Protesters have stormed and ransacked the Muslim Brotherhood headquarters in the Egyptian capital of Cairo a day after a nationwide protest against president Mohamed Mursi gathered up to 14 million people in the country.
Security forces rushed to the building following a large explosion, according to reports. Footage showed protesters storming the six-story building in an eastern Cairo district, smashing windows and smoke billowing out of the building. One protesters was seen removing the Brotherhood sign from the bulding.
The opposition movement Tamarud (Rebel), which organised the mass protests, issued a statement on Monday morning giving Morsi until Tuesday afternoon to resign.
The group said it had gathered more than 22 million signatures in support and called on police, army and judiciary to side with the "people's will clearly displayed in the different squares in Egypt on Sunday". Otherwise, it warned, a campaign of civil disobedience would begin.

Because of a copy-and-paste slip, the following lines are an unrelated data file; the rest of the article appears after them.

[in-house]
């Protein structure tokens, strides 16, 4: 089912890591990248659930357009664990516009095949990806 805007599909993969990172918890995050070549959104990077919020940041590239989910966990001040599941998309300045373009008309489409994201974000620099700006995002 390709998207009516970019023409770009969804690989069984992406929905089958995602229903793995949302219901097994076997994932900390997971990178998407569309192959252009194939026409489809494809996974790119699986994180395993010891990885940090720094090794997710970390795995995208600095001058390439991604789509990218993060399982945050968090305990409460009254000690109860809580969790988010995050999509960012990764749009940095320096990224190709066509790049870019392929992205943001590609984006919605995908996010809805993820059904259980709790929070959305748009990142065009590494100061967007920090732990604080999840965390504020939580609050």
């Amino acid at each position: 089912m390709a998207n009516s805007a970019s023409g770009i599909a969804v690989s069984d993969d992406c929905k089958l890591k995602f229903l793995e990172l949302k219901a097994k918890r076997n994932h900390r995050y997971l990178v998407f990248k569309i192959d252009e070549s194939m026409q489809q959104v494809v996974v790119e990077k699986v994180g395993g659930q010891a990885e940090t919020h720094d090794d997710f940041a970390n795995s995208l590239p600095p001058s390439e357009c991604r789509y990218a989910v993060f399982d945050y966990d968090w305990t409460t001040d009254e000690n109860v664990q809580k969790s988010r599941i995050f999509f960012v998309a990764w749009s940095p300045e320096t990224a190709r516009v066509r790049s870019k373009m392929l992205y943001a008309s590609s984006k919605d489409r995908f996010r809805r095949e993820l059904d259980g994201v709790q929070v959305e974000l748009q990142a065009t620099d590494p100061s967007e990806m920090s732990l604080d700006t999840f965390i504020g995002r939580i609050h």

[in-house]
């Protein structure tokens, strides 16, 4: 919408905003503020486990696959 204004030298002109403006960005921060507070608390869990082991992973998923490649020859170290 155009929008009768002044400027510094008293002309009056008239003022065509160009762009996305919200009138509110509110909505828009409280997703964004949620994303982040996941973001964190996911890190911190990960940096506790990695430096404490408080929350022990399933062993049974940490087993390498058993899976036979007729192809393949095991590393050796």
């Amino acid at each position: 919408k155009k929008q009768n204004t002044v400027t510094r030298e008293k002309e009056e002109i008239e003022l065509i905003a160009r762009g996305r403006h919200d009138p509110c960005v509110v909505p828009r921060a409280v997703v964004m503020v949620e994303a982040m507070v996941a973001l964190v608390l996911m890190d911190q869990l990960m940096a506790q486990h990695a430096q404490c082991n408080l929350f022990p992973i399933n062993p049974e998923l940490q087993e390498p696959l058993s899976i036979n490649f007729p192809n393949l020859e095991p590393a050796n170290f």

The Tamrud refused any middle ground or any alternative to the "peaceful conclusion of the Brotherhood's rule, represented in President Morsi".
The demonstrations in Tahrir Square were the biggest since the 2011 revolution. Up to 500,000 protesters flocked to the square calling for Morsi's removal and then headed to Itahadiya, the presidential palace.
Across the country, seven people were killed and more than 600 wounded in sporadic clashes between Morsi's supporters and opponents.
In Tahrir Square the mood was largely festive with protesters waving flags, blowing whistles, and chanting "By hook or by crook, we will bring Morsi down", while fireworks went off overhead. A military source told Reuters that as many as 14 million people in the country of 84 million took part in the demonstrations.
A spokesman for Morsi said that the president was aware that he had committed mistakes and was in the process of fixing them.